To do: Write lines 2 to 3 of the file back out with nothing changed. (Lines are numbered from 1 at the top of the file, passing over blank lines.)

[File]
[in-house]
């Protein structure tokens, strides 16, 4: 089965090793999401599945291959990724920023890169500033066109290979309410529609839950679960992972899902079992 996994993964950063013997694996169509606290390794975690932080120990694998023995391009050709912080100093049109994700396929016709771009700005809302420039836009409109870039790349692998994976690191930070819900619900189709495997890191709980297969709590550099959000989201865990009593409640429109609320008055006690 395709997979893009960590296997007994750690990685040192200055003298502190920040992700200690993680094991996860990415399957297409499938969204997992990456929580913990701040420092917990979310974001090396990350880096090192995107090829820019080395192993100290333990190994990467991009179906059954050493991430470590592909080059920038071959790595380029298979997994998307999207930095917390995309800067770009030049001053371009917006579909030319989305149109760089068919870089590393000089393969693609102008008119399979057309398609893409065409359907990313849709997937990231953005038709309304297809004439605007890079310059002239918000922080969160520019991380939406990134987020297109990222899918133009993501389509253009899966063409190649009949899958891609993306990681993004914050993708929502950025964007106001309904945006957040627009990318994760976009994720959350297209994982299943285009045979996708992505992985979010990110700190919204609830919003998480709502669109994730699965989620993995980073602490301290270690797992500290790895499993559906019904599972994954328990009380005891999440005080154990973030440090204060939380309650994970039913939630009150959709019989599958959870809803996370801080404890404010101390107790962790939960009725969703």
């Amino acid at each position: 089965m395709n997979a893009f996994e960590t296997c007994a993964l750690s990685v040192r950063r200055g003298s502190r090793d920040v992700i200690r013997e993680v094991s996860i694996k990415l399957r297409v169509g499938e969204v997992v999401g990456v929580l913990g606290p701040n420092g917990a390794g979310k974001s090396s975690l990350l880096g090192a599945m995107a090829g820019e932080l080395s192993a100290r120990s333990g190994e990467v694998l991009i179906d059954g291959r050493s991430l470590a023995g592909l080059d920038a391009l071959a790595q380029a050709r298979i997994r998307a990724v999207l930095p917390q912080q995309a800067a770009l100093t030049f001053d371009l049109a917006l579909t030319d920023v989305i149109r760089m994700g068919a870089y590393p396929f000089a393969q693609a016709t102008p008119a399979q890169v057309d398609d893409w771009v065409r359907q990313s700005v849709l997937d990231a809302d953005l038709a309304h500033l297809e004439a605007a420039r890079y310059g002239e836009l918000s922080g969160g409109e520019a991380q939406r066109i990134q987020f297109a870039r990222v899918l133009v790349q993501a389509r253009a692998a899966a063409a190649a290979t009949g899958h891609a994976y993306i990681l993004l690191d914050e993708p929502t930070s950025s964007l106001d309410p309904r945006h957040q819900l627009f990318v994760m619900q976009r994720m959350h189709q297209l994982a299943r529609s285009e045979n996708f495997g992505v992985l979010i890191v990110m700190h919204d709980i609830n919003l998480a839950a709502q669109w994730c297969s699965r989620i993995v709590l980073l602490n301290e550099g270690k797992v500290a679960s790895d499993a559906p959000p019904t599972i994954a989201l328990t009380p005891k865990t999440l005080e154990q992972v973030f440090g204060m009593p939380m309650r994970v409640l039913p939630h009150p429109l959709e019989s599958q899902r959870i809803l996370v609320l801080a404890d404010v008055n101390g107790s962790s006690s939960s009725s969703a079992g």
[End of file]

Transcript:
């Protein structure tokens, strides 16, 4: 089965090793999401599945291959990724920023890169500033066109290979309410529609839950679960992972899902079992 996994993964950063013997694996169509606290390794975690932080120990694998023995391009050709912080100093049109994700396929016709771009700005809302420039836009409109870039790349692998994976690191930070819900619900189709495997890191709980297969709590550099959000989201865990009593409640429109609320008055006690 395709997979893009960590296997007994750690990685040192200055003298502190920040992700200690993680094991996860990415399957297409499938969204997992990456929580913990701040420092917990979310974001090396990350880096090192995107090829820019080395192993100290333990190994990467991009179906059954050493991430470590592909080059920038071959790595380029298979997994998307999207930095917390995309800067770009030049001053371009917006579909030319989305149109760089068919870089590393000089393969693609102008008119399979057309398609893409065409359907990313849709997937990231953005038709309304297809004439605007890079310059002239918000922080969160520019991380939406990134987020297109990222899918133009993501389509253009899966063409190649009949899958891609993306990681993004914050993708929502950025964007106001309904945006957040627009990318994760976009994720959350297209994982299943285009045979996708992505992985979010990110700190919204609830919003998480709502669109994730699965989620993995980073602490301290270690797992500290790895499993559906019904599972994954328990009380005891999440005080154990973030440090204060939380309650994970039913939630009150959709019989599958959870809803996370801080404890404010101390107790962790939960009725969703």
């Amino acid at each position: 089965m395709n997979a893009f996994e960590t296997c007994a993964l750690s990685v040192r950063r200055g003298s502190r090793d920040v992700i200690r013997e993680v094991s996860i694996k990415l399957r297409v169509g499938e969204v997992v999401g990456v929580l913990g606290p701040n420092g917990a390794g979310k974001s090396s975690l990350l880096g090192a599945m995107a090829g820019e932080l080395s192993a100290r120990s333990g190994e990467v694998l991009i179906d059954g291959r050493s991430l470590a023995g592909l080059d920038a391009l071959a790595q380029a050709r298979i997994r998307a990724v999207l930095p917390q912080q995309a800067a770009l100093t030049f001053d371009l049109a917006l579909t030319d920023v989305i149109r760089m994700g068919a870089y590393p396929f000089a393969q693609a016709t102008p008119a399979q890169v057309d398609d893409w771009v065409r359907q990313s700005v849709l997937d990231a809302d953005l038709a309304h500033l297809e004439a605007a420039r890079y310059g002239e836009l918000s922080g969160g409109e520019a991380q939406r066109i990134q987020f297109a870039r990222v899918l133009v790349q993501a389509r253009a692998a899966a063409a190649a290979t009949g899958h891609a994976y993306i990681l993004l690191d914050e993708p929502t930070s950025s964007l106001d309410p309904r945006h957040q819900l627009f990318v994760m619900q976009r994720m959350h189709q297209l994982a299943r529609s285009e045979n996708f495997g992505v992985l979010i890191v990110m700190h919204d709980i609830n919003l998480a839950a709502q669109w994730c297969s699965r989620i993995v709590l980073l602490n301290e550099g270690k797992v500290a679960s790895d499993a559906p959000p019904t599972i994954a989201l328990t009380p005891k865990t999440l005080e154990q992972v973030f440090g204060m009593p939380m309650r994970v409640l039913p939630h009150p429109l959709e019989s599958q899902r959870i809803l996370v609320l801080a404890d404010v008055n101390g107790s962790s006690s939960s009725s969703a079992g």